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Fuel Your Workout Without Expanding Your Waistline
If you live with diabetes and exercise regularly, you might have asked yourself, “What am I supposed to eat after my workouts?” Gyms will have a conveniently placed juice bar right at the entrance, making it seem like everybody should be “refueling” post-workout with a super-sized smoothie. Health food stores will sell protein shakes and bars that claim to help “rebuild muscle” and “enhance performance.” So what is a person living with diabetes to do?
To answer that, first do a quick assessment of your exercise routine. How long and vigorously did you exercise? If you are exercising for less than 30 minutes at moderate intensity, you may not need to have a pre-or-post-workout snack at all! Moderate activity like walking may burn about 90-150 calories in 30 minutes (how much you burn depends on how much you weigh and how quickly you move), so drinking a 300 calorie protein shake afterwards could be undoing all the great work you just did!
Here are a few situational examples that might help you figure out when and if you need a snack before or after you exercise:
- Low Intensity: Susie just started exercising. She is easing into things by going for a walk around her neighborhood and ends up walking about a mile in 20 minutes. Susie would probably be just fine not having any snacks before or after her walk.
- Moderate Intensity: Carlos has been walking for a few weeks and now wants to try jogging. He jogs for about 45 minutes at a moderate intensity (this means he can still easily talk while he is jogging). Carlos may benefit from having 5-6 whole wheat crackers before his jog to make sure his body has enough energy from carbohydrates to keep him feeling good while he runs.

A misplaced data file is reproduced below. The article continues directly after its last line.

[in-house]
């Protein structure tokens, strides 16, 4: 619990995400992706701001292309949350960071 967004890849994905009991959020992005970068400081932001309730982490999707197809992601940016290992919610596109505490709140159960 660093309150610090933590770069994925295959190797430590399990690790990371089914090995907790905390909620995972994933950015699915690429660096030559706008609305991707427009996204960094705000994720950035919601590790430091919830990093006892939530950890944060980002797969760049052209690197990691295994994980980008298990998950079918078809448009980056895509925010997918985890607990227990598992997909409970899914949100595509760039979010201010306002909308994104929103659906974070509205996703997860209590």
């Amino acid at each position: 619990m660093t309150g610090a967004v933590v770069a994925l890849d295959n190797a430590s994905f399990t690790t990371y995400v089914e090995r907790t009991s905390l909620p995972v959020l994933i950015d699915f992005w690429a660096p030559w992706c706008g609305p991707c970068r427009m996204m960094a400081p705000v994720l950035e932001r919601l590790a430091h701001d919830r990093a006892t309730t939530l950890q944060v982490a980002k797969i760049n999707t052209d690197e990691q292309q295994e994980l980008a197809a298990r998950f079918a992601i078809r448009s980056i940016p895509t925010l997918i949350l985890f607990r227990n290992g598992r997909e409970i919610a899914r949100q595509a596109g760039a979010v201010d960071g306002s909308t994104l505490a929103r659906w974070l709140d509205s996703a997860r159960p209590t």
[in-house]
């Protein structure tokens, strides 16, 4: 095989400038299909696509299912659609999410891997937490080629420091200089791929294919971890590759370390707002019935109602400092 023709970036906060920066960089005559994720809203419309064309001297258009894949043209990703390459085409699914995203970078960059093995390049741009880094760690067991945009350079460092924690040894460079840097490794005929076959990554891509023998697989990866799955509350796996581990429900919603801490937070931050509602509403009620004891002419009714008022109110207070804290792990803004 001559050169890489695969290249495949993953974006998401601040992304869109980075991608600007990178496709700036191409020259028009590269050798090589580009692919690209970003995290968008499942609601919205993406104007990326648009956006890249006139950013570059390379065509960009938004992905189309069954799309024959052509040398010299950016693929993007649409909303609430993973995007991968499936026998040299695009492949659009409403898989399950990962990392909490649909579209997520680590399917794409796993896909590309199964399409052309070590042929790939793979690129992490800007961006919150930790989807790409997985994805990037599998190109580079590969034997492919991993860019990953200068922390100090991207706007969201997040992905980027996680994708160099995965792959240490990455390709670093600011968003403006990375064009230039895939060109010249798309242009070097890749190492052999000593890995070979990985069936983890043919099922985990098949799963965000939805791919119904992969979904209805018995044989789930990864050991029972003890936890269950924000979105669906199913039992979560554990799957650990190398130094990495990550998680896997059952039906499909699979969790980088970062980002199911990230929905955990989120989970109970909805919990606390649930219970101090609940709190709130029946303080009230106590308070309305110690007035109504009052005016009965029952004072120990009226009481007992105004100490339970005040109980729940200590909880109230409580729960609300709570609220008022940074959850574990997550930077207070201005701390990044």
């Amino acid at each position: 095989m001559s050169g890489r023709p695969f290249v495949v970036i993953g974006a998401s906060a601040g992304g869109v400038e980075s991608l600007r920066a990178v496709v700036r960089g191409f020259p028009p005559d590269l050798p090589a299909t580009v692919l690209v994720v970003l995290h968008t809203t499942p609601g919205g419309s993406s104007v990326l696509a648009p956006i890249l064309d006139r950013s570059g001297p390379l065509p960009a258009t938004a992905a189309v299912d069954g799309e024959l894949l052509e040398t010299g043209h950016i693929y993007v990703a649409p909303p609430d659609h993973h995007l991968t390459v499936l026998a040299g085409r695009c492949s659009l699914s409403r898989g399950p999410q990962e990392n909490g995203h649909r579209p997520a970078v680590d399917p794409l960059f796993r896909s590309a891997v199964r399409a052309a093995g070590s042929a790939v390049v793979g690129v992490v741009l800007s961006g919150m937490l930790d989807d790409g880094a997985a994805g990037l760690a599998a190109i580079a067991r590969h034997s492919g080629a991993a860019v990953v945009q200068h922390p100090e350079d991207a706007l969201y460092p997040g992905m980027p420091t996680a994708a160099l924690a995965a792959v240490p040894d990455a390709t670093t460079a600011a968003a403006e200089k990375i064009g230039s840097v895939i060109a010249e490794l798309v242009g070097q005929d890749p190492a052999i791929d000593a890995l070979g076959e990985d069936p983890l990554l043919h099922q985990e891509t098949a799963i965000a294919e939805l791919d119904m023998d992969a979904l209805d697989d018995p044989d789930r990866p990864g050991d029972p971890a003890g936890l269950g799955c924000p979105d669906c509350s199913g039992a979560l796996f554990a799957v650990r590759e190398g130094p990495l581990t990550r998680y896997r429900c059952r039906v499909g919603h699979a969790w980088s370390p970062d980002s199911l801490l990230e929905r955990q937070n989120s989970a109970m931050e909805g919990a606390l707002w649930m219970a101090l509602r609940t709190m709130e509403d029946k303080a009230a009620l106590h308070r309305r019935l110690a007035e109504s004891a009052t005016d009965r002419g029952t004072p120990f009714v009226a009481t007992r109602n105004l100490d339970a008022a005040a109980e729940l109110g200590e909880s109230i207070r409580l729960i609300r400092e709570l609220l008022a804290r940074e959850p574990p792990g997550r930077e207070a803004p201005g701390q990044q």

- High Intensity: Jane is training for a triathlon and regularly goes for 20 mile bike rides and 8 mile runs. Jane would definitely need to eat a carbohydrate rich snack before and after her workout, and it would be a good idea for Jane to sip on an oral rehydration sports drink (like Gatorade) during her workouts, since she will need a quickly digested source of carbohydrate to keep her going.
When it comes to snacking, one size does not fit all! The more intense your exercise, the more fuel your body will need. One thing that holds true for everybody who exercises: It is best to avoid high fat foods or heavy meats right before working out. These foods will make your stomach empty more slowly, which keeps the food you just ate from being used as energy during your workout. It can also be really uncomfortable (think of how you’d feel going for a run after Thanksgiving dinner!).
Talk to your diabetes educator to see if you should be checking your blood sugar before, during or after your workouts. Knowing your blood sugar can be helpful in figuring out what types of snacks are right for you.
Note: If you have Type 1 diabetes, there will be a few more factors to consider when choosing workout snacks, including insulin dosing and timing. It’s best to speak to your diabetes educator to make an individual plan for you.